Psychological First Aid consists of five stages that are used in the process of meeting the psychological needs of individuals after a crisis. The first step in this model is the assessment phase whose main goal is to provide immediate evaluation of mental health for individuals perceived to be at high mental health risks because of exposure to the crisis. The assessment phase helps in identification of the psychological or mental health needs of individuals who have been affected by the incident. This goal is achieved through the use of peer counselors who are involved in counseling the individuals to help determine their mental health needs. The peer counselors are usually law enforcement emergency personnel who are professionally trained to provide such services during a crisis. For instance, during the rescue and recovery efforts at World Trade Center after the 9/11 attack, the New Jersey State Police had a mental health tent with law enforcement personnel and clinical staff specifically trained in dealing with mental health issues during a crisis (Castellano & Plionis, 2006, p.329).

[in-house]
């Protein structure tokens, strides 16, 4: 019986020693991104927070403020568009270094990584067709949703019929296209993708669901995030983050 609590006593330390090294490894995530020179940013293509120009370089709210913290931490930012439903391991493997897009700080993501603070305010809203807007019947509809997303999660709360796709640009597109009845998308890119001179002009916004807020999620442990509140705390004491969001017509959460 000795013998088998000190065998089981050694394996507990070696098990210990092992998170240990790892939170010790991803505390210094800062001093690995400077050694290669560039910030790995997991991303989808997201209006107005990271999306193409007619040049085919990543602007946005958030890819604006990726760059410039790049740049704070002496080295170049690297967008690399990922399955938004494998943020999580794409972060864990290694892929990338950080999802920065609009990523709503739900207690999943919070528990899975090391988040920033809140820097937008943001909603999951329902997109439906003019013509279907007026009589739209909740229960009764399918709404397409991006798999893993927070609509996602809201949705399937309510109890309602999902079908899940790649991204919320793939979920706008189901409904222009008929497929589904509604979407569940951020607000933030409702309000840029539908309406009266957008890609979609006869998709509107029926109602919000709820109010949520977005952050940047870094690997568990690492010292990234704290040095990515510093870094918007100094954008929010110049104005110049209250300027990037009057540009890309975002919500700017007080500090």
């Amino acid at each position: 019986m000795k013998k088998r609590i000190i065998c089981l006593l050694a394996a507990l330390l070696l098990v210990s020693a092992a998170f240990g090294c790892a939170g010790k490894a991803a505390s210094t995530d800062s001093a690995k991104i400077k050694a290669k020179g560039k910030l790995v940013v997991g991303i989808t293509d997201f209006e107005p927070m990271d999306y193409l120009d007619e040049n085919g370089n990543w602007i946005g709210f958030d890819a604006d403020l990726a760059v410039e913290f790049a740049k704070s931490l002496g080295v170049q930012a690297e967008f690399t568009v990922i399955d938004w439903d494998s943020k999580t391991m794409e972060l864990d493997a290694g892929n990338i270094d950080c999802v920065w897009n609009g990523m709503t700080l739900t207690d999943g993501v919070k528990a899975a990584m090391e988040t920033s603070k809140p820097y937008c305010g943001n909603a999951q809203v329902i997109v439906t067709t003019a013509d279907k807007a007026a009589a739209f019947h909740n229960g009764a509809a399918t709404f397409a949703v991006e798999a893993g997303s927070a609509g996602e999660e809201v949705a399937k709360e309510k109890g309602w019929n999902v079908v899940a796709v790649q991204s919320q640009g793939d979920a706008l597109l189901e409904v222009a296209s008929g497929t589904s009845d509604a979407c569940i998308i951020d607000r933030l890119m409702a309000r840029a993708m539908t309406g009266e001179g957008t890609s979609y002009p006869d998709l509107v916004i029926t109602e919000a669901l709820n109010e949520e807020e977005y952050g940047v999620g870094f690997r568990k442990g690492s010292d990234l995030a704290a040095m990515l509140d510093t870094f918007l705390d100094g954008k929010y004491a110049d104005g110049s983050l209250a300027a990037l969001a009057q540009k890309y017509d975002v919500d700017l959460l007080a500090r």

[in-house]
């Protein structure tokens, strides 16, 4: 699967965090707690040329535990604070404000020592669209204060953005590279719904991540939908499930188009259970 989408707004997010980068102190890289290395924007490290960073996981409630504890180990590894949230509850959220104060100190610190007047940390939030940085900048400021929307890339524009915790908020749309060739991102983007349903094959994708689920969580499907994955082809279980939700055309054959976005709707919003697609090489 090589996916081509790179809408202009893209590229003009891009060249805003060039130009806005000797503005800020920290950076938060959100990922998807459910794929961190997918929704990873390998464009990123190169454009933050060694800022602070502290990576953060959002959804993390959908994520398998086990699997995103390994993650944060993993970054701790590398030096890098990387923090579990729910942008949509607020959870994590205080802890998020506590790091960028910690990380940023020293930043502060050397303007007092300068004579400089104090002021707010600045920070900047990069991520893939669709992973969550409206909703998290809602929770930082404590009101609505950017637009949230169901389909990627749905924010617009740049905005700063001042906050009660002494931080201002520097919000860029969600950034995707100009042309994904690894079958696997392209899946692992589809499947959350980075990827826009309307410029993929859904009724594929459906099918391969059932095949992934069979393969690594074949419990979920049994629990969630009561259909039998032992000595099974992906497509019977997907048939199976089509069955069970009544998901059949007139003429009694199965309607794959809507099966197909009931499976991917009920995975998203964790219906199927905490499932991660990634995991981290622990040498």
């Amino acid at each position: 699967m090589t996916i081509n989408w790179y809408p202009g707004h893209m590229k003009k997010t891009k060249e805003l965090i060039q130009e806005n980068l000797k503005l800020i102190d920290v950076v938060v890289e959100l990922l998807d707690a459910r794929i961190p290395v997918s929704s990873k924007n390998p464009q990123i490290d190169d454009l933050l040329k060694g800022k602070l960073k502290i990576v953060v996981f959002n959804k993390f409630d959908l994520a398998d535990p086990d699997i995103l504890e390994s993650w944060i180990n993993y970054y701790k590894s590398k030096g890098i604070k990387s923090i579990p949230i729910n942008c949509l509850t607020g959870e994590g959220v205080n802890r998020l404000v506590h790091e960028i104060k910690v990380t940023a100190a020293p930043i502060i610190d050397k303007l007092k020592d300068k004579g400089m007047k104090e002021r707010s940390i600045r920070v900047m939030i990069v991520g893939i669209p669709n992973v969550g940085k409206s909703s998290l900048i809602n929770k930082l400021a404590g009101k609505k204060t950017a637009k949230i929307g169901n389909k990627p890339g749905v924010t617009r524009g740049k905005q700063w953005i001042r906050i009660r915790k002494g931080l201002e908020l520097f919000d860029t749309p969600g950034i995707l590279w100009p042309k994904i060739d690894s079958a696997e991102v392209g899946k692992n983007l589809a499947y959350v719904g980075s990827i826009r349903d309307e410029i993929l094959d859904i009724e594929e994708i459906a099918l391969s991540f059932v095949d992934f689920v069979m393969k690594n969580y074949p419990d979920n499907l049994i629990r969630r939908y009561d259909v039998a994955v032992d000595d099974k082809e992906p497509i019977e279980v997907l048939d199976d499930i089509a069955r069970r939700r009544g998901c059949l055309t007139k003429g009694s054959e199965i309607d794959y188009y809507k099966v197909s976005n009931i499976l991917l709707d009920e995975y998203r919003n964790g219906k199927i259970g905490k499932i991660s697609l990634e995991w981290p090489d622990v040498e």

The second stage is the stabilization phase whose main objective is to provide comfort and peer support and accelerate the recovery and restoration process. Stabilization phase is characterized by provision of medical support and information and education. The first responders provide adequate information and education to the public on how to respond to the various dynamics associated with the crisis. At the same time, these professionals work in collaboration with medical personnel to provide treatment to victims in need of treatment. A suitable example of this phase during the 9/11 was when the New Jersey State Police conducted routine medical checkups on victims and first responders, ongoing spiritual leadership, and placed televisions in tents for acquisition of information.
The third stage in this process is the triage phase which focuses on promoting individual resiliency and provision of support. In order to achieve these…[continue]